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Why Investors Should Consider Core Asian Funds

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Updated

Matthews Asia

Investors seeking to enhance their returns and improve their diversification generally use non-U.S. (i.e. EAFE) or global funds when investing overseas. We believe this has been, and will likely continue to be, a mistake. Instead of using Asian funds primarily as “exotic” additions, investors should consider using them as the anchor of their international diversification. The logic behind using less EAFE and more Asia is simply that Asia can provide a better combination of return potential and diversification than EAFE.

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Market Realist

Asian funds outperformed non-US benchmarks

The MSCI EAFE (Europe, Australasia, Far East) Index, the most widely used benchmark, tracks the performance of companies across developed markets in Europe, Australasia, and the Far East. The index constitutes around 929 companies in 21 developed countries, providing exposure to 85% of the market capitalization in each country.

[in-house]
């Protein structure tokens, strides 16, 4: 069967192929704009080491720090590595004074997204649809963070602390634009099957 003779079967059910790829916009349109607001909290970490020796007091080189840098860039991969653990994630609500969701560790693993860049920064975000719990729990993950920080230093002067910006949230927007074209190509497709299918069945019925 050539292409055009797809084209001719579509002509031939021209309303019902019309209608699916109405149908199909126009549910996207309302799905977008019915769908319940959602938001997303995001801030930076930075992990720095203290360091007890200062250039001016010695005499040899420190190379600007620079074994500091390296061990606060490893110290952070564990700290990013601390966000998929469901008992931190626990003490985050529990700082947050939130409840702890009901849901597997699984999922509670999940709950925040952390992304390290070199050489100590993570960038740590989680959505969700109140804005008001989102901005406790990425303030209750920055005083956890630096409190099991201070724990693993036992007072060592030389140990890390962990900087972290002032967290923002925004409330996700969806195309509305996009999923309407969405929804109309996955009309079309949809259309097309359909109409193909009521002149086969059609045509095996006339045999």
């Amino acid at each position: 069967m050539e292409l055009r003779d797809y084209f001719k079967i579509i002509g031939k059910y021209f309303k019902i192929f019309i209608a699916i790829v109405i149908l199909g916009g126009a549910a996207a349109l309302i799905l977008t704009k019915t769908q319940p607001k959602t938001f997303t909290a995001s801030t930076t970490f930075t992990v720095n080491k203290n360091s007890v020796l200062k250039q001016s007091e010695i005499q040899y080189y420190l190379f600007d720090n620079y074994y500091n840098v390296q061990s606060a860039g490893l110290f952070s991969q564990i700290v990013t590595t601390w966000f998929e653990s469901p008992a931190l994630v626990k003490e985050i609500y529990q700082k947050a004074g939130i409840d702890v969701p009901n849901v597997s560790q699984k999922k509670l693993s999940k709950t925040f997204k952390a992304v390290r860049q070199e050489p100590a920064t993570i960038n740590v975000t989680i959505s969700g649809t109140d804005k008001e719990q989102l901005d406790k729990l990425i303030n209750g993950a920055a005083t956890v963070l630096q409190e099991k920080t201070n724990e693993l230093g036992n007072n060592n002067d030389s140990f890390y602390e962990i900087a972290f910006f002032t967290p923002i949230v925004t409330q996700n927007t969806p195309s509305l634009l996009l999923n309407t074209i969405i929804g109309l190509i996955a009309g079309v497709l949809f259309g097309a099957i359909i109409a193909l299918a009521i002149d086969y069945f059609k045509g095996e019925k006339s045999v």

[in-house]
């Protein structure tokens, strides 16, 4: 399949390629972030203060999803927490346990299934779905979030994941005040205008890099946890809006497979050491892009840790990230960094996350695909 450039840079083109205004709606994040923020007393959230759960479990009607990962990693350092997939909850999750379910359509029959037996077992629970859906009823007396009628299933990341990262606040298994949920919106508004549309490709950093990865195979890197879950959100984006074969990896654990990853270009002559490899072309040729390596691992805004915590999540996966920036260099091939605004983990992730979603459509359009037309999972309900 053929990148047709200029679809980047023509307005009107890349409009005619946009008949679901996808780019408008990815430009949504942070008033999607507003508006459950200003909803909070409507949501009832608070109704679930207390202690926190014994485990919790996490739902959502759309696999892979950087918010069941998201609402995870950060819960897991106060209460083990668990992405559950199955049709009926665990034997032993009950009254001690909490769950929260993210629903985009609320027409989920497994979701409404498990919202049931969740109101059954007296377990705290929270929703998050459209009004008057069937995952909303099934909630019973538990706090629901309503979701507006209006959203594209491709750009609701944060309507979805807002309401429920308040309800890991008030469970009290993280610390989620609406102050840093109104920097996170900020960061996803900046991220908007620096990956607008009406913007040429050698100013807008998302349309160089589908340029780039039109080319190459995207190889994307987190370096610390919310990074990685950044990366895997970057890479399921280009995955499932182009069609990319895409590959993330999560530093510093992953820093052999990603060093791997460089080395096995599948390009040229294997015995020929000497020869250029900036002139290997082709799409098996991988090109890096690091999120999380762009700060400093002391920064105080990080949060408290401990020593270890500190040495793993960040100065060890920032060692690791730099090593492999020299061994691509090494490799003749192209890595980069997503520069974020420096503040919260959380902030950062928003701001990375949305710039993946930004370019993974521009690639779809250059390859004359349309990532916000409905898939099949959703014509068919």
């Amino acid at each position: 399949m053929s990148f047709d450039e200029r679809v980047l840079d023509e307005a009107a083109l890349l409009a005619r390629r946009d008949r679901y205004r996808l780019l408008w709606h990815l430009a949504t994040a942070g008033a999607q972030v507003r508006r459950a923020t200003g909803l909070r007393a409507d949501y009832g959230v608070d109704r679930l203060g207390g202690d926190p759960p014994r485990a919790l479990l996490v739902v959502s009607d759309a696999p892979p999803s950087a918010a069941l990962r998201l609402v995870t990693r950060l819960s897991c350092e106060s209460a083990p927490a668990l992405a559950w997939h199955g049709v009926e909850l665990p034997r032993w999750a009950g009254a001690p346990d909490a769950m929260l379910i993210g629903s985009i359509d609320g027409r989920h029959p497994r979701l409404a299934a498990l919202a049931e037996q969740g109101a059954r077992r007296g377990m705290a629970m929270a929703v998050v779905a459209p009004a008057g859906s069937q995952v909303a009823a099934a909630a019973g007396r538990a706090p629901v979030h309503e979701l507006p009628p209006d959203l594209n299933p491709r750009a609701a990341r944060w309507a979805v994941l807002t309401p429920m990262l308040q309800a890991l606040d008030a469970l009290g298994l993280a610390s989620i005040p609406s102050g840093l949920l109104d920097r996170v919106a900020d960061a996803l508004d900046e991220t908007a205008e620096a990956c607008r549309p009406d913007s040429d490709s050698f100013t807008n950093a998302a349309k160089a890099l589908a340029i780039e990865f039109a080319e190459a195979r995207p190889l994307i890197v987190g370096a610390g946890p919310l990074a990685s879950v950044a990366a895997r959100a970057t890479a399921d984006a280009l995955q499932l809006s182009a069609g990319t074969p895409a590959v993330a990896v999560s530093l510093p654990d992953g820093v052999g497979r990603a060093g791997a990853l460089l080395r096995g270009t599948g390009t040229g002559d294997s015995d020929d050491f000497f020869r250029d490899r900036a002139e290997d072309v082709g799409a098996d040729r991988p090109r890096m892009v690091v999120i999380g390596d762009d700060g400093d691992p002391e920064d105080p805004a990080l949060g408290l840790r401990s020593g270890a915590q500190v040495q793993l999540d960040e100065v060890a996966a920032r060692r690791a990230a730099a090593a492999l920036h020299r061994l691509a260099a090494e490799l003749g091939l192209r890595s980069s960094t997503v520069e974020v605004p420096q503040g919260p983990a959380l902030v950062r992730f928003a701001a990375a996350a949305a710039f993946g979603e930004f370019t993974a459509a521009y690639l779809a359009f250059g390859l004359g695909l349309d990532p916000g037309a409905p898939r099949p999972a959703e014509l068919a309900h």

The EAFE Index provides exposure to slow-growing developed markets while disregarding Asia’s fast-growing markets (FXI) (INDA). Consequently, returns generated by the MSCI EAFE Index are inferior to those of the MSCI AC Asia Pacific Index. In the last ten years, the MSCI AC Asia Pacific Index has generated annualized returns of 2.9%, while the MSCI EAFE Index has earned a mere 1.1%. The MSCI AC Asia Pacific Index has also substantially outperformed the MSCI EAFE Index in the last three months.

High-growth constituents

The higher returns generated by the Asia Pacific Index can be attributed to the fact that it consists of companies (MCHI) (EWY) with some of the highest growth in the region and the world. The index constitutes 1,024 companies in five developed and eight emerging markets in the Asia-Pacific region (EWT) and covers ~85% of the market capitalization in each country.

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